• Thursday, June 30, 2022

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Is your expensive sunscreen good enough to offer sun protection? The results of this study will shock you

By: ShelbinMS

Some pricey mineral-based sunscreens do not live up to their sun protection claims, a consumer watchdog said, warning that they could put users at risk of harmful rays.

Which? tested popular sun creams, including five mineral sunscreens and eight chemical-based versions from the high street. All of the mineral sunscreens failed Sun Protection Factor (SPF) or UVA testing, while three products failed both.

Its tests revealed that none of the expensive mineral SPF30 products included offered the level of protection claimed, while plenty of cheap sunscreens available on the high street are “highly effective”.

According to it, Clinique Mineral Sunscreen Lotion, which costs £26 for a 125 ml bottle, barely provided a third of the claimed SPF level.

It said its testing found that Tropic Skin Shade Cream, co-owned by Lord Sugar and former Apprentice contestant Susan Ma, barely provided a third of its claimed SPF30.

The product priced at £28 for a 200ml bottle also failed UVA tests. However, it is the only brand that has committed to a full re-testing of its product and has ceased its sales, while the company waits for the results, the consumer champion said.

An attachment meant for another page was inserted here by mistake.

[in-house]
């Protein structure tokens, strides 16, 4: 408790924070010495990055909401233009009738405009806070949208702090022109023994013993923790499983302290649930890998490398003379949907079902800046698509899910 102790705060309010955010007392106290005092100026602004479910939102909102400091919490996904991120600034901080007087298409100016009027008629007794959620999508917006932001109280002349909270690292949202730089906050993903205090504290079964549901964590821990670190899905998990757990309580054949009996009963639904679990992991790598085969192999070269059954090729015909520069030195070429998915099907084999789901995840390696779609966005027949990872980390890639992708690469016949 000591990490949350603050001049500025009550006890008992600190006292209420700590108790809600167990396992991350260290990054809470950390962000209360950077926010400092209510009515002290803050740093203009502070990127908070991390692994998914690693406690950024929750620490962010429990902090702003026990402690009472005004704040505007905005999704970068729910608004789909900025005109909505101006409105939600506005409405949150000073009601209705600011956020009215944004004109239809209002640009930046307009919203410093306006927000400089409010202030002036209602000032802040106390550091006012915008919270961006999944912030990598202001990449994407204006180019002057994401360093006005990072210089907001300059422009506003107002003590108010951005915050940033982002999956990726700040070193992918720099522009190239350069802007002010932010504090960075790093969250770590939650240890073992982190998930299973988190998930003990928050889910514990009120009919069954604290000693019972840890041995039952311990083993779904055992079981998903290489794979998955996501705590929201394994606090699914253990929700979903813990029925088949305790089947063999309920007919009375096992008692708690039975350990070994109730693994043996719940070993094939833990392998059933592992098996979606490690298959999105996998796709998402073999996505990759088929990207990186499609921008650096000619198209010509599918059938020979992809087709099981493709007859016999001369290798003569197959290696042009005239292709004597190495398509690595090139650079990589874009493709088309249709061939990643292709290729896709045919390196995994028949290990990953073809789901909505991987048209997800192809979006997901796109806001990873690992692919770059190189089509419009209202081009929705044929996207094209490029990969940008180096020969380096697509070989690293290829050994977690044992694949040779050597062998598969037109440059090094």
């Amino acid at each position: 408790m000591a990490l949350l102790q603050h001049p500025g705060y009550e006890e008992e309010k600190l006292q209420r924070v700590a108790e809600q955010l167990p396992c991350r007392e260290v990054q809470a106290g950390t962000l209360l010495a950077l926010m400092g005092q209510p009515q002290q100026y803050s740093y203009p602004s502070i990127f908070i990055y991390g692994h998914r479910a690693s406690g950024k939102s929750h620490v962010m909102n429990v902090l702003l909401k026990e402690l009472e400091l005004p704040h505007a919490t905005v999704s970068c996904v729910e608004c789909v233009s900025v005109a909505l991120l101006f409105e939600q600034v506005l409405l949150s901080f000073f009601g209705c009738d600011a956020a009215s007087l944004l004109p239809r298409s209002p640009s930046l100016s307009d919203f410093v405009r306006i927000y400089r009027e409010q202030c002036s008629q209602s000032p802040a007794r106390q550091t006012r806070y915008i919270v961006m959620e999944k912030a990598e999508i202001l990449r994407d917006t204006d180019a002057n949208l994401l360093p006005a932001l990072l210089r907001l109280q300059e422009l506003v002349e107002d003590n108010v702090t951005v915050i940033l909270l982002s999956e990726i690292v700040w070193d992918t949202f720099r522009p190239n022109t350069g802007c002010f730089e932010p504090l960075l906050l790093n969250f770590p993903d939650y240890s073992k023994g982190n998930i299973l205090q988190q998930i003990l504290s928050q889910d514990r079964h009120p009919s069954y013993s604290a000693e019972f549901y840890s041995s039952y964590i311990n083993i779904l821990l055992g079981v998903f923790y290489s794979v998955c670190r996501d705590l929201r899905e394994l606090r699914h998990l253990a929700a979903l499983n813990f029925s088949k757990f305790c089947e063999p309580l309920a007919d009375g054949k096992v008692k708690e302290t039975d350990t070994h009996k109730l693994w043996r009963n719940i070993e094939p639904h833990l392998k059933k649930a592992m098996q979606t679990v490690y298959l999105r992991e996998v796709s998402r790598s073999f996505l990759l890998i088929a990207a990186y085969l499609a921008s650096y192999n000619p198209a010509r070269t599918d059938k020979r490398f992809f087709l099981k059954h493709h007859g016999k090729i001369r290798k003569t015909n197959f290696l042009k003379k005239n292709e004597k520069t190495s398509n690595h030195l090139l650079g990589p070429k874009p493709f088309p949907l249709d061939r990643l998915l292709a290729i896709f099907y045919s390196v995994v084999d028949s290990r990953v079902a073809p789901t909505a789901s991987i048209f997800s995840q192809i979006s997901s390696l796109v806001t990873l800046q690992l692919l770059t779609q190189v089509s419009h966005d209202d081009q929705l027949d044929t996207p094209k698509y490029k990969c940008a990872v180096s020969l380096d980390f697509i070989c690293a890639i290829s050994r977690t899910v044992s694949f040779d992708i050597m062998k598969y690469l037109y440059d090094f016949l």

Alba Botanica Sensitive Mineral Fragrance Free, costing £11.99 for 113ml also could not pass SPF and UVA testing.

Hawaiian Tropic Mineral Protective Sun Milk sold at £10.50 for 100 ml offered significantly less SPF protection than claimed, although it passed UVA testing. However, the company rejected the Which? findings.

Green People Scent Free Sun Cream SPF30 (£25.50/200ml) which uses mineral and chemical UV filters was the only mineral product to pass on SPF protection, but it failed to block UVA rays. The maker of the product said it was investigating further.

Which? that promotes informed consumer choice, said SPF, which shows how much a product protects against UVB rays, is one of the most important considerations when buying sunscreen. It said UVA rays can also lead to premature ageing and skin cancer.

Eight chemical-based sun creams passed both the SPF and the UVA testing, meaning they would do a good job protecting a user’s skin. However, the watchdog found various differences between products when it came to factors such as ease of application and greasiness.

Natalie Hitchins, the head of home products and services at Which? said it’s a matter of concern that none of the expensive mineral sunscreens in its tests offered the level of protection claimed on their packaging.

“Our advice is don’t waste your money or take any unnecessary risks – stick to a tried and tested and reliable sun cream. We’ve found plenty of highly effective, cheap sunscreens available on the high street so there’s no need to splash out to keep you and your loved ones safe in the sun.”

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